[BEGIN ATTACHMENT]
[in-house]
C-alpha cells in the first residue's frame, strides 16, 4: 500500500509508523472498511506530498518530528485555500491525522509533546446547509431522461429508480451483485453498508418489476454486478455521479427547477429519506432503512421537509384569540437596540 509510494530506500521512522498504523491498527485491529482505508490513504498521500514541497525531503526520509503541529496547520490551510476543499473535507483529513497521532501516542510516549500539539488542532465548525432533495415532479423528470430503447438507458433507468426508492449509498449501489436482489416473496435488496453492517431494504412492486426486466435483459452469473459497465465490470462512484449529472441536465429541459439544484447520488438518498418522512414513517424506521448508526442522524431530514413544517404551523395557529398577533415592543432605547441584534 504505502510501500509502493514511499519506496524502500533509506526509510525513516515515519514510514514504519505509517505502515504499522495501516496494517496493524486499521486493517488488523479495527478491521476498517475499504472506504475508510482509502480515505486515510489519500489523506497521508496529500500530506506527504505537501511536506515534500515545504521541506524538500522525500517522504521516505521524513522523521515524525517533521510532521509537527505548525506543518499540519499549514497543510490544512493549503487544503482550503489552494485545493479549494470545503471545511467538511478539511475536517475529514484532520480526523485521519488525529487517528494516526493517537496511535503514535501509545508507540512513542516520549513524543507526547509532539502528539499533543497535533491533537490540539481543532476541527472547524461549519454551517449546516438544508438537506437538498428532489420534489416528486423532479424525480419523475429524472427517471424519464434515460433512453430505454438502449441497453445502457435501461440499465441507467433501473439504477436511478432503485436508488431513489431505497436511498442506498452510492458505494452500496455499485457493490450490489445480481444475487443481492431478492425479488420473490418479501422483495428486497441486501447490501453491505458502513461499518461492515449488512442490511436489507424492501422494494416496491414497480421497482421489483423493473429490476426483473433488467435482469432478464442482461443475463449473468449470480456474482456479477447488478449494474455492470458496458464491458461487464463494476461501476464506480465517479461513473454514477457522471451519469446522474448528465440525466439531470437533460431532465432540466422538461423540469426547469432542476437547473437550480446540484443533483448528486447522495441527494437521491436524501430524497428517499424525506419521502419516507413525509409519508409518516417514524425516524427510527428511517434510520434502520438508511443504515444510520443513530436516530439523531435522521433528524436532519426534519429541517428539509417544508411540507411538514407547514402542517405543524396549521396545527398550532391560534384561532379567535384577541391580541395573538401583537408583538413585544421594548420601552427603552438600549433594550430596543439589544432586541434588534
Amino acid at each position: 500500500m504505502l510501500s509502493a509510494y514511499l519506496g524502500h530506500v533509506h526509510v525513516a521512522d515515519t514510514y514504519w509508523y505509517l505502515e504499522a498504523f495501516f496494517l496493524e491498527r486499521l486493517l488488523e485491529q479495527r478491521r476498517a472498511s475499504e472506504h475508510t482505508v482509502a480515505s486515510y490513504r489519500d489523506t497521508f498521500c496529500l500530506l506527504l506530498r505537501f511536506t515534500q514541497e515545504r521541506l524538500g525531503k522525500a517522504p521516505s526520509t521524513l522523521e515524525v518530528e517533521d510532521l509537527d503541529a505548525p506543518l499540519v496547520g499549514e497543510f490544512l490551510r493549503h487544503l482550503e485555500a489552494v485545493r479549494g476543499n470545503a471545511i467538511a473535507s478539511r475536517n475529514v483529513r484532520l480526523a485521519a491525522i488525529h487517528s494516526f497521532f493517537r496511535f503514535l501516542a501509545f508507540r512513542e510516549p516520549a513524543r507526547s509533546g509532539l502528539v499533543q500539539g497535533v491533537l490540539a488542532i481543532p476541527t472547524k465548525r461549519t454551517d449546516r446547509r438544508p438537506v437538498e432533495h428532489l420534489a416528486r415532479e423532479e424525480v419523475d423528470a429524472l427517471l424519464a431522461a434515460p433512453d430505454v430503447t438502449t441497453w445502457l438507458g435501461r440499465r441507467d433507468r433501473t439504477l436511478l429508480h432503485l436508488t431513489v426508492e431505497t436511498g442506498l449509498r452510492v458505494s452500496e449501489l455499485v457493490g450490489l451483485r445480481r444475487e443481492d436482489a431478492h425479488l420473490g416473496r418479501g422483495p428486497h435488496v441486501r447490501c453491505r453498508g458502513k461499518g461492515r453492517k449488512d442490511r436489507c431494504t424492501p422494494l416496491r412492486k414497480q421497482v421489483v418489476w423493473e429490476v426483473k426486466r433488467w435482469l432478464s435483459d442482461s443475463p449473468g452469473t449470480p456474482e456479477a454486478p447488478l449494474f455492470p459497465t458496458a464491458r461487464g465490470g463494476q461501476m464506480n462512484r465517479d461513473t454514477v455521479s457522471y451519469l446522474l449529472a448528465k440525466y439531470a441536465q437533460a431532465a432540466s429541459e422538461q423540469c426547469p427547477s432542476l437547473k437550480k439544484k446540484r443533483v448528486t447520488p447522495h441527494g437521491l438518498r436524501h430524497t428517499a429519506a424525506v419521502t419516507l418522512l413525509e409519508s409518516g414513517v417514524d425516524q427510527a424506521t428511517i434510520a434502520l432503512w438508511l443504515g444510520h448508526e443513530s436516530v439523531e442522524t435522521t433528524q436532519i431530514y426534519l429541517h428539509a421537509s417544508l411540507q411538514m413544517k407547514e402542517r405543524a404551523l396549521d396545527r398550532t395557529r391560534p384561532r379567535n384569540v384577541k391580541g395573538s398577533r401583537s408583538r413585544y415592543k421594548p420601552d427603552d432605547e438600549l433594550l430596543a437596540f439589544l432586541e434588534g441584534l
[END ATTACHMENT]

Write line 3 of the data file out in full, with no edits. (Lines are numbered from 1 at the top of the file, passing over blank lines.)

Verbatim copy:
Amino acid at each position: 500500500m504505502l510501500s509502493a509510494y514511499l519506496g524502500h530506500v533509506h526509510v525513516a521512522d515515519t514510514y514504519w509508523y505509517l505502515e504499522a498504523f495501516f496494517l496493524e491498527r486499521l486493517l488488523e485491529q479495527r478491521r476498517a472498511s475499504e472506504h475508510t482505508v482509502a480515505s486515510y490513504r489519500d489523506t497521508f498521500c496529500l500530506l506527504l506530498r505537501f511536506t515534500q514541497e515545504r521541506l524538500g525531503k522525500a517522504p521516505s526520509t521524513l522523521e515524525v518530528e517533521d510532521l509537527d503541529a505548525p506543518l499540519v496547520g499549514e497543510f490544512l490551510r493549503h487544503l482550503e485555500a489552494v485545493r479549494g476543499n470545503a471545511i467538511a473535507s478539511r475536517n475529514v483529513r484532520l480526523a485521519a491525522i488525529h487517528s494516526f497521532f493517537r496511535f503514535l501516542a501509545f508507540r512513542e510516549p516520549a513524543r507526547s509533546g509532539l502528539v499533543q500539539g497535533v491533537l490540539a488542532i481543532p476541527t472547524k465548525r461549519t454551517d449546516r446547509r438544508p438537506v437538498e432533495h428532489l420534489a416528486r415532479e423532479e424525480v419523475d423528470a429524472l427517471l424519464a431522461a434515460p433512453d430505454v430503447t438502449t441497453w445502457l438507458g435501461r440499465r441507467d433507468r433501473t439504477l436511478l429508480h432503485l436508488t431513489v426508492e431505497t436511498g442506498l449509498r452510492v458505494s452500496e449501489l455499485v457493490g450490489l451483485r445480481r444475487e443481492d436482489a431478492h425479488l420473490g416473496r418479501g422483495p428486497h435488496v441486501r447490501c453491505r453498508g458502513k461499518g461492515r453492517k449488512d442490511r436489507c431494504t424492501p422494494l416496491r412492486k414497480q421497482v421489483v418489476w423493473e429490476v426483473k426486466r433488467w435482469l432478464s435483459d442482461s443475463p449473468g452469473t449470480p456474482e456479477a454486478p447488478l449494474f455492470p459497465t458496458a464491458r461487464g465490470g463494476q461501476m464506480n462512484r465517479d461513473t454514477v455521479s457522471y451519469l446522474l449529472a448528465k440525466y439531470a441536465q437533460a431532465a432540466s429541459e422538461q423540469c426547469p427547477s432542476l437547473k437550480k439544484k446540484r443533483v448528486t447520488p447522495h441527494g437521491l438518498r436524501h430524497t428517499a429519506a424525506v419521502t419516507l418522512l413525509e409519508s409518516g414513517v417514524d425516524q427510527a424506521t428511517i434510520a434502520l432503512w438508511l443504515g444510520h448508526e443513530s436516530v439523531e442522524t435522521t433528524q436532519i431530514y426534519l429541517h428539509a421537509s417544508l411540507q411538514m413544517k407547514e402542517r405543524a404551523l396549521d396545527r398550532t395557529r391560534p384561532r379567535n384569540v384577541k391580541g395573538s398577533r401583537s408583538r413585544y415592543k421594548p420601552d427603552d432605547e438600549l433594550l430596543a437596540f439589544l432586541e434588534g441584534l